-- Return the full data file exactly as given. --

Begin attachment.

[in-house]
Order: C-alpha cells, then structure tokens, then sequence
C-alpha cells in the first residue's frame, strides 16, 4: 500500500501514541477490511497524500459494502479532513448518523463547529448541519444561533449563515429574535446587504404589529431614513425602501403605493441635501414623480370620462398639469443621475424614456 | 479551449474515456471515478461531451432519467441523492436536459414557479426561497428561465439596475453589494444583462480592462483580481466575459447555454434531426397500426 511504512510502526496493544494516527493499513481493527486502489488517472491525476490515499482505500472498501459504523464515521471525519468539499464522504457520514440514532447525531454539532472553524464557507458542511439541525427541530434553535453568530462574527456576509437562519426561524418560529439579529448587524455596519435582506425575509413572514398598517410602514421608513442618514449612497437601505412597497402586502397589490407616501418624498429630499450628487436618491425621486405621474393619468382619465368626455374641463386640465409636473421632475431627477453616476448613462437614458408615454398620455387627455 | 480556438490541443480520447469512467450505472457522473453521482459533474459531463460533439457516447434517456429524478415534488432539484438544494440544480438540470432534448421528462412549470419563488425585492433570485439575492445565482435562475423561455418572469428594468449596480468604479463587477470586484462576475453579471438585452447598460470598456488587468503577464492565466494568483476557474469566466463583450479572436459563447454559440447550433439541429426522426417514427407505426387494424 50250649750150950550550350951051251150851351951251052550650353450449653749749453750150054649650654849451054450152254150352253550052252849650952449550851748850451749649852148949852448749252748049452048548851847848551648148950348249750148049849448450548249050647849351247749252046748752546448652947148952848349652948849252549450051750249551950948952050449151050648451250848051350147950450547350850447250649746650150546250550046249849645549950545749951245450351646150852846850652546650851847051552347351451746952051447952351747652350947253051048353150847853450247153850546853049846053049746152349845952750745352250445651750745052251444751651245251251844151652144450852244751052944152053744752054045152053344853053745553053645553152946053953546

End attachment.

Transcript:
[in-house]
Order: C-alpha cells, then structure tokens, then sequence
C-alpha cells in the first residue's frame, strides 16, 4: 500500500501514541477490511497524500459494502479532513448518523463547529448541519444561533449563515429574535446587504404589529431614513425602501403605493441635501414623480370620462398639469443621475424614456 | 479551449474515456471515478461531451432519467441523492436536459414557479426561497428561465439596475453589494444583462480592462483580481466575459447555454434531426397500426 511504512510502526496493544494516527493499513481493527486502489488517472491525476490515499482505500472498501459504523464515521471525519468539499464522504457520514440514532447525531454539532472553524464557507458542511439541525427541530434553535453568530462574527456576509437562519426561524418560529439579529448587524455596519435582506425575509413572514398598517410602514421608513442618514449612497437601505412597497402586502397589490407616501418624498429630499450628487436618491425621486405621474393619468382619465368626455374641463386640465409636473421632475431627477453616476448613462437614458408615454398620455387627455 | 480556438490541443480520447469512467450505472457522473453521482459533474459531463460533439457516447434517456429524478415534488432539484438544494440544480438540470432534448421528462412549470419563488425585492433570485439575492445565482435562475423561455418572469428594468449596480468604479463587477470586484462576475453579471438585452447598460470598456488587468503577464492565466494568483476557474469566466463583450479572436459563447454559440447550433439541429426522426417514427407505426387494424 50250649750150950550550350951051251150851351951251052550650353450449653749749453750150054649650654849451054450152254150352253550052252849650952449550851748850451749649852148949852448749252748049452048548851847848551648148950348249750148049849448450548249050647849351247749252046748752546448652947148952848349652948849252549450051750249551950948952050449151050648451250848051350147950450547350850447250649746650150546250550046249849645549950545749951245450351646150852846850652546650851847051552347351451746952051447952351747652350947253051048353150847853450247153850546853049846053049746152349845952750745352250445651750745052251444751651245251251844151652144450852244751052944152053744752054045152053344853053745553053645553152946053953546